So you’ve decided you want to give oysters a try. Great choice – oysters are delicious and packed with nutrients. But if you’ve never eaten them before, the idea of slurping down raw oyster’s can be a bit intimidating. Don’t worry, with this guide for beginners you’ll be shucking and slurping with the best of them in no time. Oyster’s have been enjoyed by humans for thousands of years, dating all the way back to ancient Rome. While they were once considered a delicacy only for the wealthy, oysters have become more accessible and mainstream. You can find oyster’s on the menu at many restaurants, especially seafood places, sushi bars, and raw bars. You can even buy fresh oysters to shuck and eat at home. So what are you waiting for? Grab some fresh oysters, your shucking knife, and a lemon wedge. It’s time to dive in!
An Introduction to Oysters: The Essentials
Oysters are bivalve mollusks found in coastal areas and estuaries around the world. They live in saltwater and filter plankton and nutrients from the water. Oysters are considered a delicacy and known for their briny, mineral-y taste and texture.
There are five main types of oysters:
- Pacific oysters are common and inexpensive. They have a mild, creamy flavor and firm texture. Great for beginners!
- Kumamoto oysters are medium-sized with deep cups and a mildly sweet flavor. They are considered a delicacy.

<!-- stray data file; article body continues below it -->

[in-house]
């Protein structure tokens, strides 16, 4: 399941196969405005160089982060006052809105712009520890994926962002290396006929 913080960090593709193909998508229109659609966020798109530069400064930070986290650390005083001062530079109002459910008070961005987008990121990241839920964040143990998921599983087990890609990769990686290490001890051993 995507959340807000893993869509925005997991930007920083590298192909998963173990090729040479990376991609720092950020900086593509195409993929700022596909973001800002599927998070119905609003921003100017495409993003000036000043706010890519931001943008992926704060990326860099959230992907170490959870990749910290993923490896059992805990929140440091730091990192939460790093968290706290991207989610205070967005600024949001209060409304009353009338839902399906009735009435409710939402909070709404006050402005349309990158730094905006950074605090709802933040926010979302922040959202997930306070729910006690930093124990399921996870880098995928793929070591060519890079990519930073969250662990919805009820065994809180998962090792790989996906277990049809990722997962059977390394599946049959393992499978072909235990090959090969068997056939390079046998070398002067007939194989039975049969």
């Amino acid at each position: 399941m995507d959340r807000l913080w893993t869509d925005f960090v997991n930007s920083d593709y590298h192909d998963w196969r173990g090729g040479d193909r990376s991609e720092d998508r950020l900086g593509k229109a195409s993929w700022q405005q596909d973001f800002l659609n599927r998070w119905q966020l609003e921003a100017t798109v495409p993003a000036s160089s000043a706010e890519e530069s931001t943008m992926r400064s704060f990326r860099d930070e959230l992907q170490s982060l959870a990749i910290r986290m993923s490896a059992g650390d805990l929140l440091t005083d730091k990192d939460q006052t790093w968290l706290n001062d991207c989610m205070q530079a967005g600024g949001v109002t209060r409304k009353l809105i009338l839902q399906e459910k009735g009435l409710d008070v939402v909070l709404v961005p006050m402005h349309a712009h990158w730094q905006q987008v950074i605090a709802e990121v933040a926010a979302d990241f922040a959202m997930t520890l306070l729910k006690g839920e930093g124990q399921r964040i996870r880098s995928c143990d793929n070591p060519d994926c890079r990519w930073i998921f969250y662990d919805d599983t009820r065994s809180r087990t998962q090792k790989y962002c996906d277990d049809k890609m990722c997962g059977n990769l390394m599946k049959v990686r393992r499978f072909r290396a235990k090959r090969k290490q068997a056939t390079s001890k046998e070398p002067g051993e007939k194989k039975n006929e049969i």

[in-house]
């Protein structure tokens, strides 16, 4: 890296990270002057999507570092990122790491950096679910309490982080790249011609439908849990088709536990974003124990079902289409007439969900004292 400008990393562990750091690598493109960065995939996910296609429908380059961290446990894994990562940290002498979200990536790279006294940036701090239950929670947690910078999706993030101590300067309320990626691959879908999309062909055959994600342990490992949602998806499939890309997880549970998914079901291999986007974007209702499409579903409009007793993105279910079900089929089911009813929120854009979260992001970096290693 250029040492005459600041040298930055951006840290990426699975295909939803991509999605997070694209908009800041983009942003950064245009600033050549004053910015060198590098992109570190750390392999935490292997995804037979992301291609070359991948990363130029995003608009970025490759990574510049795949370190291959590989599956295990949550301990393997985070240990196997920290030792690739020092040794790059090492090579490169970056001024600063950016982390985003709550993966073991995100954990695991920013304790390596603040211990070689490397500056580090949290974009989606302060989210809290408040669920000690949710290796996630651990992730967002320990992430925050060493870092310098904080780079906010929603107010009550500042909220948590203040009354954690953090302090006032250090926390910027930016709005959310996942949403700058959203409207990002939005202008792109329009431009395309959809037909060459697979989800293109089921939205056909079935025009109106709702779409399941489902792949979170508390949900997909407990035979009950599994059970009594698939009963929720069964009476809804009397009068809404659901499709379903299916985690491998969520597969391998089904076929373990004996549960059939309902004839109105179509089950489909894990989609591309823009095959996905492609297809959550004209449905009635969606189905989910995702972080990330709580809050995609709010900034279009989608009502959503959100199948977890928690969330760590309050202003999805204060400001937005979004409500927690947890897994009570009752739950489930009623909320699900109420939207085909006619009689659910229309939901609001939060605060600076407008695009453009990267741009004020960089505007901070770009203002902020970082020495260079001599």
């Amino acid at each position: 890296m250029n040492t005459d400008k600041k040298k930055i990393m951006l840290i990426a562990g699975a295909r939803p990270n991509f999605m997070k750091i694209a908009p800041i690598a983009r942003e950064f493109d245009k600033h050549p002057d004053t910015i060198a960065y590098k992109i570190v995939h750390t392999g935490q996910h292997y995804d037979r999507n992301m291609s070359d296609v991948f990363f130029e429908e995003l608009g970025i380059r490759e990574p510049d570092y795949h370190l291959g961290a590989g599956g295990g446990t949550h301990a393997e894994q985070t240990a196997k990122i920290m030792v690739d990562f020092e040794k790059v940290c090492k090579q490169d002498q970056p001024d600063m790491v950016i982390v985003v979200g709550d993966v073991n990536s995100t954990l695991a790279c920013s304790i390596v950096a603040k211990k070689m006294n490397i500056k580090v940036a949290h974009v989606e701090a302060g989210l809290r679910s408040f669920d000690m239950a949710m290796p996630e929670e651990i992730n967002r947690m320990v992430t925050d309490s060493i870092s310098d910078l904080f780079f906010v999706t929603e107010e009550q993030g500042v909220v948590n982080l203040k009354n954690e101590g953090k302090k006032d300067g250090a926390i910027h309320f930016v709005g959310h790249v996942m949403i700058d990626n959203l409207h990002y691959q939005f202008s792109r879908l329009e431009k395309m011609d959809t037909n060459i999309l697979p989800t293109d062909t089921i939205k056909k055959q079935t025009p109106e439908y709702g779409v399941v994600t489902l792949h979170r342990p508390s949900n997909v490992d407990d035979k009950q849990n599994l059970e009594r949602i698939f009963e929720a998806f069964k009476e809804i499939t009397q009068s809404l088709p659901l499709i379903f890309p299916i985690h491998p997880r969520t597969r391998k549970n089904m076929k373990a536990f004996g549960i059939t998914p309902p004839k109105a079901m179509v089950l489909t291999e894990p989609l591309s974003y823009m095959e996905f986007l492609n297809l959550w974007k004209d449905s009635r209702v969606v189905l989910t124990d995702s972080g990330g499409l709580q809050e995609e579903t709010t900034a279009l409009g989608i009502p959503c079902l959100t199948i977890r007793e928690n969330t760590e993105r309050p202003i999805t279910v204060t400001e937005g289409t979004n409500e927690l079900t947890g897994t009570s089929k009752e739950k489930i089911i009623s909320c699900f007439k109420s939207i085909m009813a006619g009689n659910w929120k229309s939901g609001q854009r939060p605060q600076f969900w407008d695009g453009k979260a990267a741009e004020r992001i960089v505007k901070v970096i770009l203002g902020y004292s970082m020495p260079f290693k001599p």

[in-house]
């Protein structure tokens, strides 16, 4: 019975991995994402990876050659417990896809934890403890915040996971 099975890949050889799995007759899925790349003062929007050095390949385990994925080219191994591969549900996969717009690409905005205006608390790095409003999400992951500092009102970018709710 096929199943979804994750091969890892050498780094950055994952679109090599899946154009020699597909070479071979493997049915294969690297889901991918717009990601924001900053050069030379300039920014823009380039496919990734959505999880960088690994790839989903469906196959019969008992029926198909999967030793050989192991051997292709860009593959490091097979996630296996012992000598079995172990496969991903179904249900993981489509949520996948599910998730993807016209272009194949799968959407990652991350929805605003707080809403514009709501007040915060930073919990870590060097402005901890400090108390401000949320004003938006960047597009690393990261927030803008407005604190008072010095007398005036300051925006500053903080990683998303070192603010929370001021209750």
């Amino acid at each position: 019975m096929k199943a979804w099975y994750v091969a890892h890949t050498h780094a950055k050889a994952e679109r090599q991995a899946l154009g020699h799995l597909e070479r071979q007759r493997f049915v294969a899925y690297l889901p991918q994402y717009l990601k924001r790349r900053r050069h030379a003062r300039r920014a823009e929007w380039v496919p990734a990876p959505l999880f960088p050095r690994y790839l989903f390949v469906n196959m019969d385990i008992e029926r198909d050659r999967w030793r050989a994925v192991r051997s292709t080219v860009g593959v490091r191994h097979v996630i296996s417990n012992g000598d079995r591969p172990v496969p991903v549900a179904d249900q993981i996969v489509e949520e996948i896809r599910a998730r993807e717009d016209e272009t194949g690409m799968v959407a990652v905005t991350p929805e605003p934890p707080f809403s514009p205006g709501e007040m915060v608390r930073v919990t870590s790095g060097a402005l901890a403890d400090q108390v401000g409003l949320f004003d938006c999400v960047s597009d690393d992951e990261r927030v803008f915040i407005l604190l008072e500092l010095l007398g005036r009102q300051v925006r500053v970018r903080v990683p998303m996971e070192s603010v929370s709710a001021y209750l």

- Olympia oysters are small, round and coppery in color. They have an intense metallic flavor and creamy texture. Olympias are rare and pricy.
- Belon oysters are round, flat and iridescent. They have a robust, nutty flavor that intensifies as they age. Belons are best served raw.
- Blue Point oysters are medium-sized with a classic oyster shape. They have a balanced salinity and minerality with hints of melon. Blue Points pair well with citrus.
Oysters are best enjoyed raw on the half shell, but they can also be baked, grilled, steamed or smoked. Raw oyster’s should smell fresh like the sea, and the shell should be tightly closed. Look for sustainable and reputable oyster farms. When done right, oyster’s can be a mind blowing culinary experience. Slurping down briny bivalves – what could be better?
The Different Types of Oysters Explained
When it comes to oysters, there are a few varieties you should know about. The most common are:
These are mild in flavor and originate from Japan. Pacific oysters tend to be creamy and cucumbery. They’re a great starter oyster if you’re new to eating them raw.
Also from Japan, Kumamotos are petite, round, and have a deep cup. They’re very briny, with hints of melon and cucumber. Kumamotos are considered a delicacy and can be on the pricey side.
Blue Point oysters
Hailing from Long Island, New York, Blue Points have a classic oyster flavor with a balance of salinity and sweetness. They’re medium sized, with a sturdy, crisp shell.
From Prince Edward Island, Canada, Malpeques have a robust, salty taste with a clean, crisp finish. They have a teardrop shape and range from medium to large in size.